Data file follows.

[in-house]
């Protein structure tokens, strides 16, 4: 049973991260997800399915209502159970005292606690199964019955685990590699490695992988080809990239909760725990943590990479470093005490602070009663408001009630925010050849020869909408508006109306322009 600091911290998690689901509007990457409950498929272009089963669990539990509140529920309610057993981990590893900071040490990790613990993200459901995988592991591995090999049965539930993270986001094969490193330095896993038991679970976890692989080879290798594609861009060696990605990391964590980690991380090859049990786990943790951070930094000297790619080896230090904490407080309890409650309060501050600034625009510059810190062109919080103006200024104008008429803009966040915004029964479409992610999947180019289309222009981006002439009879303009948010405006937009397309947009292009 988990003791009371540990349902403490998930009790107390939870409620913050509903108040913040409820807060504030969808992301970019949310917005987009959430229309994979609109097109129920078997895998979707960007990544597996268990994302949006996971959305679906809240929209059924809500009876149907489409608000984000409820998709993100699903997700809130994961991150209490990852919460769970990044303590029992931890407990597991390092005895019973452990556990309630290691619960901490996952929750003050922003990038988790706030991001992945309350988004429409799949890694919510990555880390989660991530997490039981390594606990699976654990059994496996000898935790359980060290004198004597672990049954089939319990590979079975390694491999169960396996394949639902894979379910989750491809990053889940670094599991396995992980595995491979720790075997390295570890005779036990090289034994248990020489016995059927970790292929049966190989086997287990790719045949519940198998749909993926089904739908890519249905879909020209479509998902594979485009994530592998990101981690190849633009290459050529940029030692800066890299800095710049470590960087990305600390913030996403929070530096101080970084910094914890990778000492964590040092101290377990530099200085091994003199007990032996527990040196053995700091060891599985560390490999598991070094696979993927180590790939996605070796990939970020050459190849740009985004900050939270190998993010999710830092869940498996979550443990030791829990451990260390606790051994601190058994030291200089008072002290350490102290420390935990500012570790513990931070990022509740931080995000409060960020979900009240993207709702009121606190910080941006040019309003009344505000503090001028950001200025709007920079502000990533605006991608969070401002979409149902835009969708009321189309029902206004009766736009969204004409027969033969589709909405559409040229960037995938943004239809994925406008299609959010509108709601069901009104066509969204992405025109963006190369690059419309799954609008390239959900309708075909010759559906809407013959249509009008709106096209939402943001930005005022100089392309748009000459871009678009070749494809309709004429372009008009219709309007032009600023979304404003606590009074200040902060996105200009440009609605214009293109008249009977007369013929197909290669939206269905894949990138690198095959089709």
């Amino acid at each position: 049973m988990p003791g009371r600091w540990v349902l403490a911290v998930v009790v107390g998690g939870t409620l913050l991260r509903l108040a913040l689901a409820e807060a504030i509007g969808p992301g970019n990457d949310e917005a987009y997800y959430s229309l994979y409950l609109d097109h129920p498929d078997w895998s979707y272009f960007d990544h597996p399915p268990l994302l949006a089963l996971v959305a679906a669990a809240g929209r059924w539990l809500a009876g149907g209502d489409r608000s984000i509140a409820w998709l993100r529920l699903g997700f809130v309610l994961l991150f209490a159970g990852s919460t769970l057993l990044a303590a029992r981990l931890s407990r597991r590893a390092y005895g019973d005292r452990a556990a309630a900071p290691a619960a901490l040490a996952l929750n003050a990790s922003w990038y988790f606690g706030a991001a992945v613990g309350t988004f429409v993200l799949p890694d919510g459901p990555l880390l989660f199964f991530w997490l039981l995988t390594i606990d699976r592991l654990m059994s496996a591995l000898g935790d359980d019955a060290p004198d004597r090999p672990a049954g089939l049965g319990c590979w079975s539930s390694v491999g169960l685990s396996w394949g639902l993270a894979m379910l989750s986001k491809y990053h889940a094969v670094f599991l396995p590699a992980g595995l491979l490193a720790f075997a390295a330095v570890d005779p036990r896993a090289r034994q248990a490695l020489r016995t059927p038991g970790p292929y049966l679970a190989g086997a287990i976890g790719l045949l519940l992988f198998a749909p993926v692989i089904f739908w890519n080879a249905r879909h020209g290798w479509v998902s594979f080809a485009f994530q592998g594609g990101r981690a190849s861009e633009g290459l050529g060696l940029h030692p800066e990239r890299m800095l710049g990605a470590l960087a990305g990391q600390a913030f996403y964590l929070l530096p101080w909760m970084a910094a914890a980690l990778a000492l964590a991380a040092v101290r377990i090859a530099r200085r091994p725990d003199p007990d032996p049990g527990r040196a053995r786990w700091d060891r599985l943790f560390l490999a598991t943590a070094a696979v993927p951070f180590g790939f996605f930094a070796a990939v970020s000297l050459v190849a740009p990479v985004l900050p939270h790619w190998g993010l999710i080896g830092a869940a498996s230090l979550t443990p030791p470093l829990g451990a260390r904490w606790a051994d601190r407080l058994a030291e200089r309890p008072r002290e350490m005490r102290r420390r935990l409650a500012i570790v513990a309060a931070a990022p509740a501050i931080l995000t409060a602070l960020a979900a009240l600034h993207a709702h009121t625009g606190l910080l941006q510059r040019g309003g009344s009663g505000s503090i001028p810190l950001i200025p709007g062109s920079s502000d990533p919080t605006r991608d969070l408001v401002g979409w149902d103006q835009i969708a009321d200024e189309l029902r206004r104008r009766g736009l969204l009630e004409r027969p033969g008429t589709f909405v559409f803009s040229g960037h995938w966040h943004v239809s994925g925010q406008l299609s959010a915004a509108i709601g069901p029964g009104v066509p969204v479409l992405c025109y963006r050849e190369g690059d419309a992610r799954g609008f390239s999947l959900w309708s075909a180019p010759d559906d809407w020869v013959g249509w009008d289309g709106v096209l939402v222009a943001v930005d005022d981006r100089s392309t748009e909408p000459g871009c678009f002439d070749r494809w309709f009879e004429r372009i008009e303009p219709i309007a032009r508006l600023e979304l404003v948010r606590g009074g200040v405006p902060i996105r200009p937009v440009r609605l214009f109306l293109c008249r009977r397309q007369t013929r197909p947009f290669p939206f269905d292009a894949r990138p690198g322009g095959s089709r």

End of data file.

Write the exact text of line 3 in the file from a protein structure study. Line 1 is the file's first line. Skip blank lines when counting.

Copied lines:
């Amino acid at each position: 049973m988990p003791g009371r600091w540990v349902l403490a911290v998930v009790v107390g998690g939870t409620l913050l991260r509903l108040a913040l689901a409820e807060a504030i509007g969808p992301g970019n990457d949310e917005a987009y997800y959430s229309l994979y409950l609109d097109h129920p498929d078997w895998s979707y272009f960007d990544h597996p399915p268990l994302l949006a089963l996971v959305a679906a669990a809240g929209r059924w539990l809500a009876g149907g209502d489409r608000s984000i509140a409820w998709l993100r529920l699903g997700f809130v309610l994961l991150f209490a159970g990852s919460t769970l057993l990044a303590a029992r981990l931890s407990r597991r590893a390092y005895g019973d005292r452990a556990a309630a900071p290691a619960a901490l040490a996952l929750n003050a990790s922003w990038y988790f606690g706030a991001a992945v613990g309350t988004f429409v993200l799949p890694d919510g459901p990555l880390l989660f199964f991530w997490l039981l995988t390594i606990d699976r592991l654990m059994s496996a591995l000898g935790d359980d019955a060290p004198d004597r090999p672990a049954g089939l049965g319990c590979w079975s539930s390694v491999g169960l685990s396996w394949g639902l993270a894979m379910l989750s986001k491809y990053h889940a094969v670094f599991l396995p590699a992980g595995l491979l490193a720790f075997a390295a330095v570890d005779p036990r896993a090289r034994q248990a490695l020489r016995t059927p038991g970790p292929y049966l679970a190989g086997a287990i976890g790719l045949l519940l992988f198998a749909p993926v692989i089904f739908w890519n080879a249905r879909h020209g290798w479509v998902s594979f080809a485009f994530q592998g594609g990101r981690a190849s861009e633009g290459l050529g060696l940029h030692p800066e990239r890299m800095l710049g990605a470590l960087a990305g990391q600390a913030f996403y964590l929070l530096p101080w909760m970084a910094a914890a980690l990778a000492l964590a991380a040092v101290r377990i090859a530099r200085r091994p725990d003199p007990d032996p049990g527990r040196a053995r786990w700091d060891r599985l943790f560390l490999a598991t943590a070094a696979v993927p951070f180590g790939f996605f930094a070796a990939v970020s000297l050459v190849a740009p990479v985004l900050p939270h790619w190998g993010l999710i080896g830092a869940a498996s230090l979550t443990p030791p470093l829990g451990a260390r904490w606790a051994d601190r407080l058994a030291e200089r309890p008072r002290e350490m005490r102290r420390r935990l409650a500012i570790v513990a309060a931070a990022p509740a501050i931080l995000t409060a602070l960020a979900a009240l600034h993207a709702h009121t625009g606190l910080l941006q510059r040019g309003g009344s009663g505000s503090i001028p810190l950001i200025p709007g062109s920079s502000d990533p919080t605006r991608d969070l408001v401002g979409w149902d103006q835009i969708a009321d200024e189309l029902r206004r104008r009766g736009l969204l009630e004409r027969p033969g008429t589709f909405v559409f803009s040229g960037h995938w966040h943004v239809s994925g925010q406008l299609s959010a915004a509108i709601g069901p029964g009104v066509p969204v479409l992405c025109y963006r050849e190369g690059d419309a992610r799954g609008f390239s999947l959900w309708s075909a180019p010759d559906d809407w020869v013959g249509w009008d289309g709106v096209l939402v222009a943001v930005d005022d981006r100089s392309t748009e909408p000459g871009c678009f002439d070749r494809w309709f009879e004429r372009i008009e303009p219709i309007a032009r508006l600023e979304l404003v948010r606590g009074g200040v405006p902060i996105r200009p937009v440009r609605l214009f109306l293109c008249r009977r397309q007369t013929r197909p947009f290669p939206f269905d292009a894949r990138p690198g322009g095959s089709r």